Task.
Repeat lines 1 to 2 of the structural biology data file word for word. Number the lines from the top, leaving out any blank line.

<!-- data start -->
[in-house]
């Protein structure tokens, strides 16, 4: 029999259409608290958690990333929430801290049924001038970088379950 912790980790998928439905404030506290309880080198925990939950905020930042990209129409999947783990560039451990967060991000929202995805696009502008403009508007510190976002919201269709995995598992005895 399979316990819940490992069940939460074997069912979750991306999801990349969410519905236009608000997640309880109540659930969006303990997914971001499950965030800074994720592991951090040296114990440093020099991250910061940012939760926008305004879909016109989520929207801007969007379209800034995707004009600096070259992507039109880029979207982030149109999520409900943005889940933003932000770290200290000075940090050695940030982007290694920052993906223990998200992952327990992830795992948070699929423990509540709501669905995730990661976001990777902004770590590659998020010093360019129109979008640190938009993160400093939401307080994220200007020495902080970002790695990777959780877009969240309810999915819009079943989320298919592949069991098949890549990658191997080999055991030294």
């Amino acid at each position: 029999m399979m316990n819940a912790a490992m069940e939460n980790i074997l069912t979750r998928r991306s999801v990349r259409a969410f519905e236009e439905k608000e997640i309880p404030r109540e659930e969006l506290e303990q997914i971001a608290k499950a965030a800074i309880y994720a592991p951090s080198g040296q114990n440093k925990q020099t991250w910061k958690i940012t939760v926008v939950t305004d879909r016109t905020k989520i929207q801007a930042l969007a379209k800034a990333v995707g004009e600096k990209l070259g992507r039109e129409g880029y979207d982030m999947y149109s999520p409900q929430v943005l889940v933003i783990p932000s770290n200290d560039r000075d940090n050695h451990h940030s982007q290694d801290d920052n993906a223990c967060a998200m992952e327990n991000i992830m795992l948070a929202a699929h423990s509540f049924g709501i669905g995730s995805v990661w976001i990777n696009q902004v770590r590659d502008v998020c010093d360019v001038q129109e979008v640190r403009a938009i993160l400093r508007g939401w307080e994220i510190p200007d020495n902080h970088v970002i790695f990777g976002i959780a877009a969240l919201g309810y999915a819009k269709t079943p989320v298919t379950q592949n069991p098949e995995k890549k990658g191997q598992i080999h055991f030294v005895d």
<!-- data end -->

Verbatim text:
[in-house]
């Protein structure tokens, strides 16, 4: 029999259409608290958690990333929430801290049924001038970088379950 912790980790998928439905404030506290309880080198925990939950905020930042990209129409999947783990560039451990967060991000929202995805696009502008403009508007510190976002919201269709995995598992005895 399979316990819940490992069940939460074997069912979750991306999801990349969410519905236009608000997640309880109540659930969006303990997914971001499950965030800074994720592991951090040296114990440093020099991250910061940012939760926008305004879909016109989520929207801007969007379209800034995707004009600096070259992507039109880029979207982030149109999520409900943005889940933003932000770290200290000075940090050695940030982007290694920052993906223990998200992952327990992830795992948070699929423990509540709501669905995730990661976001990777902004770590590659998020010093360019129109979008640190938009993160400093939401307080994220200007020495902080970002790695990777959780877009969240309810999915819009079943989320298919592949069991098949890549990658191997080999055991030294």